THE ENVIRONMENTAL IMPLICATIONS OF AGRICULTURE

There are three general classes of environmental implications from agriculture: (1) amenity implications; (2) habitat implications; and (3) ecological implications. Environmental "benefits" or "costs" from agriculture require a prior specification of the norm against which the status quo is to be compared. Agriculture is no longer simply an activity that produces commodities for local, regional, national, or international markets. Indeed, in the OECD countries, commodity abundance, not commodity scarcity, is the norm and so it is necessary to see agriculture as primarily a land management activity that provides (and supports) rural livelihoods, and that happens also to produce some marketable commodities. This fundamental redefinition of agriculture allows us to escape the conceptual trap that seems to prevail in many discussions about the environmental attributes of agriculture. That conventional view holds that there is some normal structure of agriculture in each ecological setting which gives rise to some "natural" level of costs of production. This thinking then allows a seamless transition into a discussion of subsidies and "distortions" that contravene some inherent comparative advantage. Recent preoccupation with revising world trade arrangements has tended to reinforce such thinking.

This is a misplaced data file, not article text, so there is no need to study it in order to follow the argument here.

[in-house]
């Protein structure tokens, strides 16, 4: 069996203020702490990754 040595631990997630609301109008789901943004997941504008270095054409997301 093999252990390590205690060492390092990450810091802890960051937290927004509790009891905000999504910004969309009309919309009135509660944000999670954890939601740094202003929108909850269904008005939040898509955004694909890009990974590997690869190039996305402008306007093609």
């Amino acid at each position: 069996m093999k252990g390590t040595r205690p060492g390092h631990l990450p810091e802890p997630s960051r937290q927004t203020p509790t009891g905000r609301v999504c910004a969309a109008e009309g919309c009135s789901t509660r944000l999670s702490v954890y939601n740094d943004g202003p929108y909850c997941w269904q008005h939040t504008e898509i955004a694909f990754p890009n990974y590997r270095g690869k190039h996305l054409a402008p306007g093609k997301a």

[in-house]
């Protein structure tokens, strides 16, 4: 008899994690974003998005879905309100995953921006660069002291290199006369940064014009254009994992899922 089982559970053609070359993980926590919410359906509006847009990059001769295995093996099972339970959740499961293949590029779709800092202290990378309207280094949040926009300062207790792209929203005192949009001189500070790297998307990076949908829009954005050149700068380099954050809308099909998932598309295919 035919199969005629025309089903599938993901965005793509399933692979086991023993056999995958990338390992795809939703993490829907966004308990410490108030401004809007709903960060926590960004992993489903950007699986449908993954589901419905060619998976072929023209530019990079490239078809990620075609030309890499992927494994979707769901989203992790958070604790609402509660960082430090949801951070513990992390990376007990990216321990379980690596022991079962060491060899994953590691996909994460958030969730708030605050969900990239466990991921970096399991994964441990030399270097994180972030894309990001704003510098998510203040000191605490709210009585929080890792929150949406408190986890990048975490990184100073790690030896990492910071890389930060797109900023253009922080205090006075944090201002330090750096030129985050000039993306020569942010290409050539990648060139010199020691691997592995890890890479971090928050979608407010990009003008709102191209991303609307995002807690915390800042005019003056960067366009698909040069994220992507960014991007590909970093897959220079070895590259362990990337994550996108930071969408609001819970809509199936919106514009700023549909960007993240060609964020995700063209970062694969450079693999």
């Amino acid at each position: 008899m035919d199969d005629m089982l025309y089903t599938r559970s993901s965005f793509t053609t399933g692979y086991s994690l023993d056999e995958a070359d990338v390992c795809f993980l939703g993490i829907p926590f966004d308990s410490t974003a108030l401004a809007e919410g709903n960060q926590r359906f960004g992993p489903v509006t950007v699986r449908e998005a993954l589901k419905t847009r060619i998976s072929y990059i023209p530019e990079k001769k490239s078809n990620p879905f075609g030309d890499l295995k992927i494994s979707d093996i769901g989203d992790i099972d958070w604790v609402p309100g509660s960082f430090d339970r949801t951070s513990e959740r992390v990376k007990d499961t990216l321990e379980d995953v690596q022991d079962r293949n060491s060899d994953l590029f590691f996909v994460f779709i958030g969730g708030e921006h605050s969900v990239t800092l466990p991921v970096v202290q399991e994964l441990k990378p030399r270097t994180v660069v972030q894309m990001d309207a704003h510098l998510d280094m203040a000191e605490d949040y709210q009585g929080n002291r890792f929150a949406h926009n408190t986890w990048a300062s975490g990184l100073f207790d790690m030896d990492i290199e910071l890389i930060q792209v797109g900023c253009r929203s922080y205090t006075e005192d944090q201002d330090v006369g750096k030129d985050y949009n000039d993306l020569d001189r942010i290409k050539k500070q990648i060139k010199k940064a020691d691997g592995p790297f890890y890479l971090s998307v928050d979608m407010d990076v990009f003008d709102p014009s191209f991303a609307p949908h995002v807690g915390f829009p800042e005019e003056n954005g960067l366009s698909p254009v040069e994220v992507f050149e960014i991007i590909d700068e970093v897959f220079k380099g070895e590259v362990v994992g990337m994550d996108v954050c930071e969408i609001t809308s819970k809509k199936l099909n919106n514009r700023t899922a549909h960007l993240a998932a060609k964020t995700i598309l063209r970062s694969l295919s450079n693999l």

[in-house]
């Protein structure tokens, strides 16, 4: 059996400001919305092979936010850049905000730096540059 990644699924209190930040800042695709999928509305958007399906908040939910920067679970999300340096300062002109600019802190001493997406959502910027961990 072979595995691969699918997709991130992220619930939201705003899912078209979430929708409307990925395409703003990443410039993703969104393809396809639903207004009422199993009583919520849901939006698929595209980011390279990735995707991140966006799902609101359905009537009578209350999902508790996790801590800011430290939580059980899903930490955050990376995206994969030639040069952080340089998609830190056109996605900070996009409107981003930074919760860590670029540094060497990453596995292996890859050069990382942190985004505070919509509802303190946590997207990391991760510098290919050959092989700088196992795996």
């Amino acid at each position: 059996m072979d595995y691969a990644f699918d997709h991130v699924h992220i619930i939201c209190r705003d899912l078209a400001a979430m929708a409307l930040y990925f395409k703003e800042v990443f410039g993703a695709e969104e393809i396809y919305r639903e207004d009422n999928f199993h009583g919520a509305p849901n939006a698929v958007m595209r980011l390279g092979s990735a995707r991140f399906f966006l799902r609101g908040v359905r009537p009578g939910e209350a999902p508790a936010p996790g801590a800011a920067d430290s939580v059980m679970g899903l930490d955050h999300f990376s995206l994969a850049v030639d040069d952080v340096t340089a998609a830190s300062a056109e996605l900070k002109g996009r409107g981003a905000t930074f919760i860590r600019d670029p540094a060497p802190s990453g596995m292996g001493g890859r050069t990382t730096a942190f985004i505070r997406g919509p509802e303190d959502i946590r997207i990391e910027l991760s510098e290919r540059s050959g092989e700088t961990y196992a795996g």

Issue Date:
1996
Publication Type:
Working or Discussion Paper
PURL Identifier:
http://purl.umn.edu/12591
Total Pages:
28
Series Statement:
Staff Paper 401




 Record created 2017-04-01, last modified 2017-08-23

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